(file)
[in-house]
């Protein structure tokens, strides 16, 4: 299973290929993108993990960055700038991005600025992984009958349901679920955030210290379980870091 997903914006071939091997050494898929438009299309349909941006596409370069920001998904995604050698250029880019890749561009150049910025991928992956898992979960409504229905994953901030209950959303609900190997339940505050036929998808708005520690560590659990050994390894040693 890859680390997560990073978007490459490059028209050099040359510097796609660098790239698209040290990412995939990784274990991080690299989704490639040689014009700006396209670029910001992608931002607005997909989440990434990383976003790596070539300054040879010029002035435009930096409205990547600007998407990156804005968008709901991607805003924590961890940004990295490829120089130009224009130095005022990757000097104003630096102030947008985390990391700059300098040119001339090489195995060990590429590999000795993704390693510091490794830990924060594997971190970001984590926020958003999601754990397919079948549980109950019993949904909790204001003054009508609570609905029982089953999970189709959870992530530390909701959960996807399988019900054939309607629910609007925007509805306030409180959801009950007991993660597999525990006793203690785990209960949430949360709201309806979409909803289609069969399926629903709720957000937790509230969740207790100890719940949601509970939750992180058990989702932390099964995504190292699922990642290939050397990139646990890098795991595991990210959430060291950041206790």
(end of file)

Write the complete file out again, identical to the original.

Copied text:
[in-house]
């Protein structure tokens, strides 16, 4: 299973290929993108993990960055700038991005600025992984009958349901679920955030210290379980870091 997903914006071939091997050494898929438009299309349909941006596409370069920001998904995604050698250029880019890749561009150049910025991928992956898992979960409504229905994953901030209950959303609900190997339940505050036929998808708005520690560590659990050994390894040693 890859680390997560990073978007490459490059028209050099040359510097796609660098790239698209040290990412995939990784274990991080690299989704490639040689014009700006396209670029910001992608931002607005997909989440990434990383976003790596070539300054040879010029002035435009930096409205990547600007998407990156804005968008709901991607805003924590961890940004990295490829120089130009224009130095005022990757000097104003630096102030947008985390990391700059300098040119001339090489195995060990590429590999000795993704390693510091490794830990924060594997971190970001984590926020958003999601754990397919079948549980109950019993949904909790204001003054009508609570609905029982089953999970189709959870992530530390909701959960996807399988019900054939309607629910609007925007509805306030409180959801009950007991993660597999525990006793203690785990209960949430949360709201309806979409909803289609069969399926629903709720957000937790509230969740207790100890719940949601509970939750992180058990989702932390099964995504190292699922990642290939050397990139646990890098795991595991990210959430060291950041206790």